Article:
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Music History #8: "New York Mining Disaster 1941"

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“New York Mining Disaster 1941 (Have You Seen My Wife, Mr. Jones)”
Written by Barry and Robin Gibb (1967)
Performed by Bee Gees

The Music

When the Bee Gees debut US single was released in April 1967, a lot of people thought it was The Beatles masquerading as another band. Even the name Bee Gees was read as code for “Beatles Group.” But within a year, brothers Barry, Robin and Maurice Gibb established themselves not only as hit makers in their own right, but as chart rivals to the Fabs. “New York Mining Disaster 1941,” the first of thirty-some hits, is one of those rare pop songs in which the title never appears in the lyrics. Most people still refer to it by its subtitle “Have you seen my wife, Mr. Jones.” Inspired by the Aberfan mining disaster of 1966, the song was an international hit, reaching #14 on the US Charts. It has since been covered by David Essex, Chumbawumba and Martin Carthy.

http://youtu.be/KCRqAzCevsY

The History

On the morning of October 21, 1966, a massive heap of coal waste tumbled down a mountainside into the small village of Aberfan, South Wales, demolishing an elementary school and several houses, and burying three hundred townsfolk, most of them children.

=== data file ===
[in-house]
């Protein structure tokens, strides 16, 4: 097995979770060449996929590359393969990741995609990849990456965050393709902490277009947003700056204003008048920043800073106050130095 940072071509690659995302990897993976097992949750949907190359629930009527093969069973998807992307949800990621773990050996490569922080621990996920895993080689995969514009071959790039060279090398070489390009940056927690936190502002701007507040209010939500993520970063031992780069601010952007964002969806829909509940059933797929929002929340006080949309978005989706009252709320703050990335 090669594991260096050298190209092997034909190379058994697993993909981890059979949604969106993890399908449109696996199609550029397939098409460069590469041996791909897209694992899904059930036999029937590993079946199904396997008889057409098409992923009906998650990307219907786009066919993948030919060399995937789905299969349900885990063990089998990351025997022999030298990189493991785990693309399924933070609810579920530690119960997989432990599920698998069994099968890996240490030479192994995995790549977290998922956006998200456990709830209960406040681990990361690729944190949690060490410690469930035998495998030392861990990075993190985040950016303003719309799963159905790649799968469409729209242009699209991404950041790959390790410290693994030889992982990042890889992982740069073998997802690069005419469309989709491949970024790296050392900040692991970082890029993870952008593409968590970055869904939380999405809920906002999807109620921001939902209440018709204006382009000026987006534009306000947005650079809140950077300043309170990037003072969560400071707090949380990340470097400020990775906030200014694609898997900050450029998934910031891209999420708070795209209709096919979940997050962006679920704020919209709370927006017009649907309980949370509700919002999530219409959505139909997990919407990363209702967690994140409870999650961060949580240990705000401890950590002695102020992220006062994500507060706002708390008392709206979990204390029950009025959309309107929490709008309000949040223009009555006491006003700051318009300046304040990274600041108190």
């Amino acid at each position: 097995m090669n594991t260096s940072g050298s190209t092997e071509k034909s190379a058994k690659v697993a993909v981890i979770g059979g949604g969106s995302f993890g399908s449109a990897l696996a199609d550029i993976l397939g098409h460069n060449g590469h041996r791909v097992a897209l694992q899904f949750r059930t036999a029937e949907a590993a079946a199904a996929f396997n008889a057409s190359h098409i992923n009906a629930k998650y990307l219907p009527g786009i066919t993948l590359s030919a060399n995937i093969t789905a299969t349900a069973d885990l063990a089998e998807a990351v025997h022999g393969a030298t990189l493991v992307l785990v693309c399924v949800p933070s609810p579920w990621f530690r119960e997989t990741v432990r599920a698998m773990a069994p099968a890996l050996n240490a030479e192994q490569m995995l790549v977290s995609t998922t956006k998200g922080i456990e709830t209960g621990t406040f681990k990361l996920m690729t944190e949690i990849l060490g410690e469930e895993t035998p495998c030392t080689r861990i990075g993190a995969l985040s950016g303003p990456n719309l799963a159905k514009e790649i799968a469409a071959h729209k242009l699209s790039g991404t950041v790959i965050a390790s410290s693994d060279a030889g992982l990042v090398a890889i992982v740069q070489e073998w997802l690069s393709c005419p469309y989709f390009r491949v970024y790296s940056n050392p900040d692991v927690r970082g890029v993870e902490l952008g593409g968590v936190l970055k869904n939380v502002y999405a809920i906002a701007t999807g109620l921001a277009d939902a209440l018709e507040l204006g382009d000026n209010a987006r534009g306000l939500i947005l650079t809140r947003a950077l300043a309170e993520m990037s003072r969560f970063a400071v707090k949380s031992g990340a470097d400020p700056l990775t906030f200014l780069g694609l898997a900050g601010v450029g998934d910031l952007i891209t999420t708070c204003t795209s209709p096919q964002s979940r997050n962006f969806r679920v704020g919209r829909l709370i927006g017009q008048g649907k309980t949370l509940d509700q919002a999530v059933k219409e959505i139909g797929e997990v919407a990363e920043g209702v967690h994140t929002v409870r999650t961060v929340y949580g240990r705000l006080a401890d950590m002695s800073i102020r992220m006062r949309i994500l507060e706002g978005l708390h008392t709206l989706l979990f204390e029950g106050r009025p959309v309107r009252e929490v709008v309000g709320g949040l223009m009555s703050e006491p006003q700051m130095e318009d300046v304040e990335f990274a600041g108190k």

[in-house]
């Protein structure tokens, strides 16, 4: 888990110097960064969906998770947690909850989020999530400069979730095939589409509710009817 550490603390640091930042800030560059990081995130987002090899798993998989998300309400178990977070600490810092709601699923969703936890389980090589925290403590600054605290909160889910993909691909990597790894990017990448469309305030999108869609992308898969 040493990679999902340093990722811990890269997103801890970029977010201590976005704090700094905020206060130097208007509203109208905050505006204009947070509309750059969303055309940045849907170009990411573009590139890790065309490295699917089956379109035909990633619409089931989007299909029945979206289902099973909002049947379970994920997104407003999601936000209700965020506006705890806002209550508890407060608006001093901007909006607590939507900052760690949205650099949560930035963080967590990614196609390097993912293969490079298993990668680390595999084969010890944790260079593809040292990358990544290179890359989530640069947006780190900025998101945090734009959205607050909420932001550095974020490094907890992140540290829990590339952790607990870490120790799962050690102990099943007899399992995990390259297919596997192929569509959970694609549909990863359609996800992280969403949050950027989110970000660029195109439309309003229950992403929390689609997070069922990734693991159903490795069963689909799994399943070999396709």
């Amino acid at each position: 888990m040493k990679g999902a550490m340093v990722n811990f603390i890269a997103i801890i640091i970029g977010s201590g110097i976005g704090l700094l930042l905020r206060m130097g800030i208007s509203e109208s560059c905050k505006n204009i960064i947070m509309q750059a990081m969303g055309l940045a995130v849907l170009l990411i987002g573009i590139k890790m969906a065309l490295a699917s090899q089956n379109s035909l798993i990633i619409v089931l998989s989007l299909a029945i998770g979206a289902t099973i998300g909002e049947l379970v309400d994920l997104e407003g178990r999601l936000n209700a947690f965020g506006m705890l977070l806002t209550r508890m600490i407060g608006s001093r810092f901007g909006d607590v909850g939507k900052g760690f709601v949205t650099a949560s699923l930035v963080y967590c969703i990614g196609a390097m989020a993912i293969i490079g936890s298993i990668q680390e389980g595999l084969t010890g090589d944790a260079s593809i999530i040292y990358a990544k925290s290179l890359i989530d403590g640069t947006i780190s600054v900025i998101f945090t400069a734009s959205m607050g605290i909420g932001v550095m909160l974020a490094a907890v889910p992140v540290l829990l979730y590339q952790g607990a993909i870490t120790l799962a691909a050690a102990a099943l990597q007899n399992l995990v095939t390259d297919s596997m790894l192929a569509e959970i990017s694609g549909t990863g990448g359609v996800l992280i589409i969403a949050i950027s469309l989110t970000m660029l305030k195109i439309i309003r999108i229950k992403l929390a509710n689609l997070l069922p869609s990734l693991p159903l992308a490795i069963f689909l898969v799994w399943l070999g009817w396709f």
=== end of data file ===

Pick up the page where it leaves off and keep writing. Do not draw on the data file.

As word of the disaster spread, hundreds of people from neighboring towns came to Aberfan, picks and shovels in hand, hoping to help with the rescue. 145 children were pulled and rescued from the rubble. Local miners continued to work around the clock for days to clear the debris.

In the end, 144 people died. 116 of them were kids, mostly between the ages of 7 and 10.

Coal and Water Don’t Mix

Coal mining in Aberfan began around 1869. A hundred years later, one of the biggest problems the town faced was how to dispose of the waste material generated from the mining. Their solution, as in many coal mining towns, was to pile it in trash heaps – or “tips,” as they’re called in the UK – close to the mines. In Aberfan, the tips were situated on the slopes of the mountains surrounding the town. It was a painstaking process to transfer tons of coal waste up the side of the mountain. A series of trolley cars hauled it to a crane, which then dumped the waste on the tip.

There was a problem though. South Wales has a generally wet climate, which keeps the soil moist. On top of that, many of the coal tips were placed over underground springs. In the years before the disaster, water from the slopes had been a perennial issue for Aberfan. Regular floods caused much damage, leaving behind slimy black deposits of coal sludge. The townspeople repeatedly asked the National Coal Board, who owned the mine, for help in addressing the water problem, but nothing was done.

The resulting wet ground made for an unstable base, and that’s ultimately what caused thousands of tons of coal sludge to break free of the tip and rush into the town below. The landslide was described as moving like water, but with twice the density.

After the disaster, Aberfan’s flooding problem was solved through the construction of a simple culvert.

Aberfan Then and Now